Here we go again!

The telcos have not stopped fighting munis but they have changed their strategy. A telco-sponsored bill in North Carolina would tie up muni broadband projects with enough red tape and local politicking to keep them from getting off the ground.A North Carolina bill, reportedly crafted by the telcos, puts high hurdles in front of municipalities seeking to provide broadband Internet access, phone or cable services to their residents.

It echoes Pennsylvania’s House Bill 30, the “Verizon bill,” which effectively prohibited munis from deploying broadband networks without the permission of the incumbent. That bill, although successful in the legislature, turned into a public relations nightmare for Verizon, largely because it robbed communities of local control.

The telcos have not stopped fighting munis but they have changed their strategy. North Carolina’s “Local Government Fair Competition Act” requires so much local input into the process that it promises to tie up projects with enough red tape and nasty politicking to keep them from getting off the ground.

The North Carolina League of Municipalities is fighting the bill. According to its director, Ellis Hankins, “there is no good reason for this bill.” He points out that broadband is one more part of a city’s infrastructure and that munis are already offering other infrastructure services such as water, sewers and electricity.

A story this week in ComputerWorld highlights Charlotte where city officials have not proceeded with a deployment announced some time ago, due to the fact that they cannot find a compelling business case to proceed. Charlotte already has a number of different competitive operators. It quotes Susan Johnson, an executive with the city’s Business Support Services department., saying that the city has been unable to find a compelling business case for the deployment because it already has numerous private competing services and relatively low broadband access rates..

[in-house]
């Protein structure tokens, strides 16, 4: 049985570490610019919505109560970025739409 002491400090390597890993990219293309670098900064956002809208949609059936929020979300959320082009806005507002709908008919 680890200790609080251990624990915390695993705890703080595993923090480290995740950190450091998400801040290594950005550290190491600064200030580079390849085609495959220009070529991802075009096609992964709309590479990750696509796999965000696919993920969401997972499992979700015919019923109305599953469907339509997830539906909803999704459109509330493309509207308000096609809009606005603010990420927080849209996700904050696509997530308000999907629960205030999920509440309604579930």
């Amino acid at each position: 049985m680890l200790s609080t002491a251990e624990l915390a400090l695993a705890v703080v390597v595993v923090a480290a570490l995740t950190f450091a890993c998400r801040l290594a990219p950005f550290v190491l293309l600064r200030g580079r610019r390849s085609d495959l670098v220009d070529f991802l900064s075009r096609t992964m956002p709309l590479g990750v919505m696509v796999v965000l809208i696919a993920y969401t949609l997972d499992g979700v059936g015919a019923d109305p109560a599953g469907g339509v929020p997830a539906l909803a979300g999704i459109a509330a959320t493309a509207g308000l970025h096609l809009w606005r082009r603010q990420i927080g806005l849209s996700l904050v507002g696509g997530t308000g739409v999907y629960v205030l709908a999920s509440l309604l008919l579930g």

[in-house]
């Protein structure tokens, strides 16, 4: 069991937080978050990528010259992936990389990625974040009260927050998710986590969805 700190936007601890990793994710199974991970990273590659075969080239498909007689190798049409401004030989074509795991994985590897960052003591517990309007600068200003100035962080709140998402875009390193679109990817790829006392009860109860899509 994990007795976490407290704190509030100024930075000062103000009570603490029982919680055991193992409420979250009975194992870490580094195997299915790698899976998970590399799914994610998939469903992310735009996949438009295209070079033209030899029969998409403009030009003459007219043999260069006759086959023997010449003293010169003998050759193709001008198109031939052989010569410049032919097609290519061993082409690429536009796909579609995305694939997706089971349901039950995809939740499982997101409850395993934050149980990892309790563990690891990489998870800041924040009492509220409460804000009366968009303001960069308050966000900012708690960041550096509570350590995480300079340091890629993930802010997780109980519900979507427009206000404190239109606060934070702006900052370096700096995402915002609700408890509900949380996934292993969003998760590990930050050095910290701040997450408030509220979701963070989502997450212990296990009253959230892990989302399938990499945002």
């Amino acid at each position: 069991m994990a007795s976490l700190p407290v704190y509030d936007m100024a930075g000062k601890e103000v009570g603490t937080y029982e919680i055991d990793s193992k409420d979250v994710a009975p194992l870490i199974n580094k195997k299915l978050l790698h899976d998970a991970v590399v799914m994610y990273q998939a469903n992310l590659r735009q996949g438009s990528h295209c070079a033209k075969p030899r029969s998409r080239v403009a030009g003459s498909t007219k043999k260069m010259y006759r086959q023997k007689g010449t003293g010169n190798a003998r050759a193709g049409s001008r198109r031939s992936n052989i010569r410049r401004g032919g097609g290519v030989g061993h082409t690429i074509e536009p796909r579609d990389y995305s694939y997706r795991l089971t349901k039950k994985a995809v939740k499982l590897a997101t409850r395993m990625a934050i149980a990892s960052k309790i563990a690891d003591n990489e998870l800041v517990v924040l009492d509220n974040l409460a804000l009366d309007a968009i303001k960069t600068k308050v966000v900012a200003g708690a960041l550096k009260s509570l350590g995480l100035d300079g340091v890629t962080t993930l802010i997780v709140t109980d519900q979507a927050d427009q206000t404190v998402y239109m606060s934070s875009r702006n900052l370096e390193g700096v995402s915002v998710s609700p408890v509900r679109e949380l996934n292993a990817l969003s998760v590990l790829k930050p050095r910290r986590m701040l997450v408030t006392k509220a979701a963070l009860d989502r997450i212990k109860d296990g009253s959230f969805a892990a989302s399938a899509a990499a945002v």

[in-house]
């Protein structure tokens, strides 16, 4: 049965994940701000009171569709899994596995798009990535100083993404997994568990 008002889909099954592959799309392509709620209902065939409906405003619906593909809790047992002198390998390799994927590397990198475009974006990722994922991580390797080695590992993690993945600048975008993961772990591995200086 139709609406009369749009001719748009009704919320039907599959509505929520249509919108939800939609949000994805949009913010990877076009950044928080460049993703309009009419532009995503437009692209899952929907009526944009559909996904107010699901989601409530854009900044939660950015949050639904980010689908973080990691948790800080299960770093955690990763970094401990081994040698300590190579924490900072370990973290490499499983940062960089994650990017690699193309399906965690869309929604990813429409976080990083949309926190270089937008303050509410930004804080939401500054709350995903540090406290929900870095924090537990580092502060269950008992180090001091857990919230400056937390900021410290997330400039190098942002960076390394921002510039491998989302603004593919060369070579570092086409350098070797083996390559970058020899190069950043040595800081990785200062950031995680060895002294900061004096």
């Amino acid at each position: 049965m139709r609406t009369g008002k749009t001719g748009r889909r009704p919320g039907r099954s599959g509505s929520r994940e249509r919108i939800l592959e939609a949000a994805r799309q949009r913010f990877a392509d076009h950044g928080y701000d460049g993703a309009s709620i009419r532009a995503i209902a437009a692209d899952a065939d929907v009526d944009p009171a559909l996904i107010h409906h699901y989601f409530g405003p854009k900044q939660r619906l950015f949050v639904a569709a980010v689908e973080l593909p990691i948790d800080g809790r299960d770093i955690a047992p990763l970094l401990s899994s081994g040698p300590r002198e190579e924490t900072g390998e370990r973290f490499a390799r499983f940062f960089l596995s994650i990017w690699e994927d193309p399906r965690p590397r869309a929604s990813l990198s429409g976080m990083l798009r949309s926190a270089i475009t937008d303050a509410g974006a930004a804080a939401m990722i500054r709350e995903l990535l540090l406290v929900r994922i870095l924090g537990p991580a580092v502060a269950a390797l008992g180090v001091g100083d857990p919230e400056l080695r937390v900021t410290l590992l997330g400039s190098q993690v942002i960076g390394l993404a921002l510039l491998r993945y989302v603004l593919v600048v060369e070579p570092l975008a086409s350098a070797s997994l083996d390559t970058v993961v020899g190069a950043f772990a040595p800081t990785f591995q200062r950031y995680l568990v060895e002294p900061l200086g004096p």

That may be true for markets the size of Charlotte, but what about the future of cities whose smaller populations make them unattractive markets for commercial providers? As in Pennsylvania, we have a case where telcos are attempting to force through legislation at the state level that protects potential future markets for them while forcing local leaders to jump through burning hoops to launch needed local initiatives.

Jim Cauley, city attorney for Wilson which plans a $28 million deployment, told The Wilson Times the telecommunications industry wrote and supported the bill which is “clearly designed to protect their pocketbooks at the expense of the public good. In the interest of corporate protectionism, it will create such a barrier to the construction of municipal broadband infrastructure that many citizens will not have access to high-speed fiber-optic services in the foreseeable future, thereby making our economic development efforts that much more difficult.”

Click here to read the story from The Wilson Times.

Click here to read the ComputerWorld story.